Lastly, we have a journal that I got for us to write in. The rules are that we are allowed to share anything...fears, thoughts, anxieties, worries, etc...without any type of negative reaction from each other. There is no conversation about what goes in the journal. He HATES communciation with e-mail or texts, but has responded VERY well to this.
Bottom line, you both have to be responsible for the issues that each of you bring to the table that are harmful to the relationship and hurtful to each other...and communicating this way is. Stop fighting. Walk away. Make your point and be done. If it pertains to an issue that does need resolution, come up with your own ideas outside of the heat of the moment and present them at another time. Be willing, because you love your partner, to compromise and give something of yourself. It always comes back 10 fold. I promise.
Submitted by fuzzylogic72 on
I really like the journal idea! I use that idea in the classroom (anonymous mailbox), but never thought of using a similar approach for couple's communication. I've always kept my own journal, and it's enlightening to look back and see you your perspectives, reactions, internal dialogue change over the years. It reminds me that when I'm in the middle of what i'm writing about, it seems like things will never change, but then looking back you see how much they do, which reassures me that they will continue to change in the future. That will be SO powerful in a couples context. I'm getting a journal tomorrow!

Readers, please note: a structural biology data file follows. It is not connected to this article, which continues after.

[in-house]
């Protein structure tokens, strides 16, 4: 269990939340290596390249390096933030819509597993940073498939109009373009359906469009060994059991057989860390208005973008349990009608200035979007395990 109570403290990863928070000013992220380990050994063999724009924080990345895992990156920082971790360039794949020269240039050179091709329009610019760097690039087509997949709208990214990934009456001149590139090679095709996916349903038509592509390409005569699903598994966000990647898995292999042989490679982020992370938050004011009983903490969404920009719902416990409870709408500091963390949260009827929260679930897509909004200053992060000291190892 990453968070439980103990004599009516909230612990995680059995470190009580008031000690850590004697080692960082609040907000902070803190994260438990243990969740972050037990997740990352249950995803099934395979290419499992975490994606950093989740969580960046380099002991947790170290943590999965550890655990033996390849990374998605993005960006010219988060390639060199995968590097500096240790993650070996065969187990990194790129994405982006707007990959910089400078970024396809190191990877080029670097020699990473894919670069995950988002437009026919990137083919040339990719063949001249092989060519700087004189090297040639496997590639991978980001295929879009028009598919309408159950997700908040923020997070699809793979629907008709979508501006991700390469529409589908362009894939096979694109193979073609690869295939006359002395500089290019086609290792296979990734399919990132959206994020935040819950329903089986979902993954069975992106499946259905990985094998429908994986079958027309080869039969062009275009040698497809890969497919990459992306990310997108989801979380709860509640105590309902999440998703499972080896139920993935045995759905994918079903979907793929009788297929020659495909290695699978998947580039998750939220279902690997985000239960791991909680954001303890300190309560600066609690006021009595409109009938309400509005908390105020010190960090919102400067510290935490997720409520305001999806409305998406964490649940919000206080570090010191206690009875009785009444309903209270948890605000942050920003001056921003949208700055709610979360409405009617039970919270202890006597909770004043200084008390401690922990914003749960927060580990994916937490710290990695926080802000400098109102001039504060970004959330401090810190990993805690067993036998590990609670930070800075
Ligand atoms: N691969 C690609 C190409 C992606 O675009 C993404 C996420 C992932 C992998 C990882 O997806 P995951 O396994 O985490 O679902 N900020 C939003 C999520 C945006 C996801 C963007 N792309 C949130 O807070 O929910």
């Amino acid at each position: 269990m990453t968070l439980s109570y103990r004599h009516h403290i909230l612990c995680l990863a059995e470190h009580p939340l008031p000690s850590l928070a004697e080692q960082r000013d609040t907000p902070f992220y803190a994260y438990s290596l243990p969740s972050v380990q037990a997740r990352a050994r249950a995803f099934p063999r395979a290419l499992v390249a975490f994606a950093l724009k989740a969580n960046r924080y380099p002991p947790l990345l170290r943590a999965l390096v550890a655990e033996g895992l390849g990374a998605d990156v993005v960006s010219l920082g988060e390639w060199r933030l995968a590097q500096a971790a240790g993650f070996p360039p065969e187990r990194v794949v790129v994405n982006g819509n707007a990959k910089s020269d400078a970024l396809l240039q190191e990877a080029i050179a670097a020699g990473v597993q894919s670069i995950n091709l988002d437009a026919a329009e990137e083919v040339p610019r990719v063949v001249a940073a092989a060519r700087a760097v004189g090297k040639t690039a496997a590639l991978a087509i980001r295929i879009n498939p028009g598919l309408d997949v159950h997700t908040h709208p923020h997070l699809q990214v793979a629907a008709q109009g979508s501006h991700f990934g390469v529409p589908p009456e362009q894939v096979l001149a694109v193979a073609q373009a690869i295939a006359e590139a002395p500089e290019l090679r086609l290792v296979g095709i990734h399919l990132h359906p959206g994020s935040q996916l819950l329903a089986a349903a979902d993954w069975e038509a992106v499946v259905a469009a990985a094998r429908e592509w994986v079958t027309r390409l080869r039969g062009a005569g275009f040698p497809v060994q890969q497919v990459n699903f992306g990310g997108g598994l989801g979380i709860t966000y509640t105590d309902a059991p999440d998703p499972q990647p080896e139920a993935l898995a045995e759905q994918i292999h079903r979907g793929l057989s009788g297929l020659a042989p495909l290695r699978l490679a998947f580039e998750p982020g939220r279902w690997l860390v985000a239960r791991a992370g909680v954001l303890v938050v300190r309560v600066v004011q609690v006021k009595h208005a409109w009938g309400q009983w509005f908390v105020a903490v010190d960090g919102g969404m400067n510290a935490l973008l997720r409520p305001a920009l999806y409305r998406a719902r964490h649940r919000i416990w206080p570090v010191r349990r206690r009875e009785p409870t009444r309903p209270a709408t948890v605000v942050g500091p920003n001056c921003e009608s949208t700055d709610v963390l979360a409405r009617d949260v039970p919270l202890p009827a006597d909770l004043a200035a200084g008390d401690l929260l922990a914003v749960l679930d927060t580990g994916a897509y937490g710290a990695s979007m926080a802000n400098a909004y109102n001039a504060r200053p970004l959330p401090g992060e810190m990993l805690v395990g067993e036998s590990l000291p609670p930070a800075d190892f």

Submitted by SherriW13 on
Another very important thing that has worked for us...